Upgrading Your WordPress Workflow: Sass, Gulp, Git, and More

November 11, 2019
Developers, Git, Wordpress
This post is part of a post series called Using Git, SASS, and Gulp with WordPress
  1. Upgrading Your WordPress Workflow: Sass, Gulp, Git, and More
  2. The Beginner's Guide to Setting up a Localhost Wordpress Site
  3. Running SASS on Localhost using the Command Line

Looking for the next step in your WordPress workflow? If you’re still working in a basic workflow (see first section below), here’s an overview of an upgraded workflow so you can more easily create and update websites in WordPress.

The workflow I’ll be covering below is by no means the only other workflow available, but it will allow you to utilize more advanced tools and mitigate some of the issues of the basic workflow. For a more advanced workflow, many developers use Composer to handle dependencies – but that is outside the scope of this article.

…the best audiences for this article are not only developers looking to change their workflows, but also project managers…

The other important item to note is that this article doesn’t dive into setting everything up to run this workflow. Each section will include a link out to another article that explains how to fully complete this step. This article instead is an overview of how all these technologies work together and why each step makes it easier for the developer.

With this in mind, the best audiences for this article are not only developers looking to change their workflows, but also project managers who would like to understand the terms and workflow of their developers.

The Basic WordPress Workflow

When a person starts working with WordPress, this basic workflow is typically what they start with:

Set Up Staging Site -> Install Theme -> Create Child Theme ->
Site Edits & Buildout -> Move Site to Live Server

Want to See the Final Workflow? Skip To the Bottom 

Site workflow - read List above for text explanation

It’s the most basic and quickest way to work on a site, but it does come with some drawbacks.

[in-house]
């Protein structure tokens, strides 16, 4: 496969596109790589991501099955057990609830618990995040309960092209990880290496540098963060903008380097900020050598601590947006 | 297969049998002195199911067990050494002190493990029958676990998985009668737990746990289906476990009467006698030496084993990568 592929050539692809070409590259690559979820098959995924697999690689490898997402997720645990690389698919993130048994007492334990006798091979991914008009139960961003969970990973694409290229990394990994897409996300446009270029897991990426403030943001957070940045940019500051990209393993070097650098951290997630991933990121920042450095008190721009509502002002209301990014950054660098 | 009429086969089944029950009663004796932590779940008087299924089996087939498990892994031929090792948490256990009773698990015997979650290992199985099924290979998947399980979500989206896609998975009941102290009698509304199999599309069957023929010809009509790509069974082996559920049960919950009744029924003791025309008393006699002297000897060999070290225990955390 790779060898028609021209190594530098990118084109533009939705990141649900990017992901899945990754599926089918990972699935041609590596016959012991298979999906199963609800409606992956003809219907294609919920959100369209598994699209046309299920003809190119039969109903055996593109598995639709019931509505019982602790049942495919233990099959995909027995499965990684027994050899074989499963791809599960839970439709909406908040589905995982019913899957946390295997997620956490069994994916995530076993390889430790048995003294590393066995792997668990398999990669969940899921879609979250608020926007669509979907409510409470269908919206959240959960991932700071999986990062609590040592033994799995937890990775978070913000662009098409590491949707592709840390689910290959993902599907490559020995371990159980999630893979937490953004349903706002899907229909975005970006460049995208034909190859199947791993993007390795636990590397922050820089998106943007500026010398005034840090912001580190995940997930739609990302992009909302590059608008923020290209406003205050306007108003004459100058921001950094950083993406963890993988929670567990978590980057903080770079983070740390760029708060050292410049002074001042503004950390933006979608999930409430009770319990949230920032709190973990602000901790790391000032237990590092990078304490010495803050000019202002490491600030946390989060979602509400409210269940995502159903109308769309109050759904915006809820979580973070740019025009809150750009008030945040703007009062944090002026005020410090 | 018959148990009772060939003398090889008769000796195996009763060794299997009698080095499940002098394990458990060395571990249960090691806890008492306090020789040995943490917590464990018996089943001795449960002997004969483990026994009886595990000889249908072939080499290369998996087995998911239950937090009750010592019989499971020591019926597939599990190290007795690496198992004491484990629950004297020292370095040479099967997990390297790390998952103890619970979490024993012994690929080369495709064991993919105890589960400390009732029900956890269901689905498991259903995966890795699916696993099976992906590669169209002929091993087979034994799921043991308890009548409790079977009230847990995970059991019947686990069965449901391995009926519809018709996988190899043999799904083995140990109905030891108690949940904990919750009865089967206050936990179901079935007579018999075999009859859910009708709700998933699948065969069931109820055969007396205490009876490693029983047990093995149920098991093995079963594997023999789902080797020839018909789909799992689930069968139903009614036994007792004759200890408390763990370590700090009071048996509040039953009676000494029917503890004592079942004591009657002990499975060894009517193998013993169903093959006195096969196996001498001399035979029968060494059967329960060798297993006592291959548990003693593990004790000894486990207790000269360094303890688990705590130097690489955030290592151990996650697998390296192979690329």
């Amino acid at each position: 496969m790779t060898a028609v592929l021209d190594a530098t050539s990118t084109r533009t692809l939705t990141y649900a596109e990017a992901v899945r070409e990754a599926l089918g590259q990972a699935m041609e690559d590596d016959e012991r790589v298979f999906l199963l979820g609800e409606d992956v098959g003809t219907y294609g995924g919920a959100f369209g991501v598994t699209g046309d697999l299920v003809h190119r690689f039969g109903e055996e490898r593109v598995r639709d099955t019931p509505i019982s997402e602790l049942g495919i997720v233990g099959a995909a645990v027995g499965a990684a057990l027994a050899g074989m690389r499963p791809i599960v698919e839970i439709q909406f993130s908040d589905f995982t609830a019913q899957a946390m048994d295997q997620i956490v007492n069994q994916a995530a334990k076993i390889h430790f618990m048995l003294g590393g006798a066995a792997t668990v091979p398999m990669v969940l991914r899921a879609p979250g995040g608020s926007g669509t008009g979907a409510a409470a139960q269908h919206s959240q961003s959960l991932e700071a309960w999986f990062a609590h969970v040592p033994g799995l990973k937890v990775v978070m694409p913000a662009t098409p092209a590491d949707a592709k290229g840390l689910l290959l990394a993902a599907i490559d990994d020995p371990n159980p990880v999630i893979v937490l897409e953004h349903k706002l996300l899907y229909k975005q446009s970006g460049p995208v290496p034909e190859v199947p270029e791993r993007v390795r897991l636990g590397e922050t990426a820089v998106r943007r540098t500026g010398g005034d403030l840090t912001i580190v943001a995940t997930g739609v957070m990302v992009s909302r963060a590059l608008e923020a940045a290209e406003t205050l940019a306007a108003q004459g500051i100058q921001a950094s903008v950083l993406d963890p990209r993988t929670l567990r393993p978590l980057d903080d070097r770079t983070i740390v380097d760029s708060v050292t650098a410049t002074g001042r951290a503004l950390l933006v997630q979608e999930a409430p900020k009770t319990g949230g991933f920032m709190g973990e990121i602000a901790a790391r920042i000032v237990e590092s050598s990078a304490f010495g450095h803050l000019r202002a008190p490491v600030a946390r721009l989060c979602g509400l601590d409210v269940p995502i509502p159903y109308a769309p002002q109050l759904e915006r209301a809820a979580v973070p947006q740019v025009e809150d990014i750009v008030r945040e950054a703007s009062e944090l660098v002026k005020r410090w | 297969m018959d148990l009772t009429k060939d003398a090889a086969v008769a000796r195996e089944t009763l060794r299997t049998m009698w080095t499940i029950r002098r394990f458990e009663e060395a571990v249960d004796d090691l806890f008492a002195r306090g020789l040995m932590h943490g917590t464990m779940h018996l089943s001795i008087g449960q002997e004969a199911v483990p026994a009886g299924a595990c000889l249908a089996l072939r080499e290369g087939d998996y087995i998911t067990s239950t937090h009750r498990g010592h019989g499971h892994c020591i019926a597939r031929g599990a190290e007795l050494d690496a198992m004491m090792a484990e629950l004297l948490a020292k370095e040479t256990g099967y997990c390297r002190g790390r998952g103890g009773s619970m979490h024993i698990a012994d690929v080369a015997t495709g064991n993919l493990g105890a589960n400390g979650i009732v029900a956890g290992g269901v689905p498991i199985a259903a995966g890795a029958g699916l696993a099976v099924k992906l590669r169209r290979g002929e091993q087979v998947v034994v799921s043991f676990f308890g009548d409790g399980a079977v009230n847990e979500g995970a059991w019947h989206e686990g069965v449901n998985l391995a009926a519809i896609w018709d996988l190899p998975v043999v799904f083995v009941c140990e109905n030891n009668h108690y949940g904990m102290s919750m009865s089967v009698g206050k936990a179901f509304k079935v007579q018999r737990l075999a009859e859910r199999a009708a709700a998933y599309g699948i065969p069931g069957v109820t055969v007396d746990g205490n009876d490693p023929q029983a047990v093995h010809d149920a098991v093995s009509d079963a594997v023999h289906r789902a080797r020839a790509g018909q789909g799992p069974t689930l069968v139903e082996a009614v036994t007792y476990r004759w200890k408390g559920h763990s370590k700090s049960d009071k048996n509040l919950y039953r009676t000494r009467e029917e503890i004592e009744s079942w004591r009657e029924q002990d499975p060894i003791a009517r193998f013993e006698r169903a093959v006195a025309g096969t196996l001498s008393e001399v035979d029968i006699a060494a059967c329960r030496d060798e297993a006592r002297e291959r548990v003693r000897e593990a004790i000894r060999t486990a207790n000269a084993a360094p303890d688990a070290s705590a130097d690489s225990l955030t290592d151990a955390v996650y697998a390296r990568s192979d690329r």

The Positives

First, let’s cover the positives:

  1. This is a fast way of getting the initial staging site up and start making edits to the theme and layouts.
  2. If you’re just working with minor modifications of a WordPress theme, this keeps everything simple.
  3. Small coding edits in the future are quick and easy on the live site.
  4. Any developer or even quasi-developer understands and can work within this workflow.

Why Change Your Workflow?

There are some significant negatives to this simple workflow:

  1. SASS is easier and quicker to code as compared to theme edits done with CSS
  2. There’s no version control – if you need to roll back an edit, you’ll need to re-code.
  3. The files are not automatically compressed or combined, which would speed up the site.
  4. You make coding edits on a live site.
  5. If you do keep a staging site, you don’t have a way to easily move files from staging to live.

Upgrading Your WordPress Workflow

We’ll be covering three different parts of this workflow: SASS, GULP, and GIT (with Bitbucket).

SASS: What it is and Why it’s Awesome

The first step to moving to a more streamlined workflow is to utilize SASS.

SASS allows you to write CSS quicker, easier, and keep it more organized.

You’ve probably heard of SASS before, but I’ll cover the basics here. Just like any other programming language, you have to not only use the language yourself, but also make sure the computer is taught that language. If you used a SASS file on a live site (replacing the CSS), the browser wouldn’t understand it. Instead, we have to output CSS for the browsers.

Write SASS -> Run Compiler -> Creates/updates CSS file (that the browser can read)

This fundamental requirement is why you install SASS and run it on your local computer. In order to do that, you’ll of course need a copy of the website on your local computer.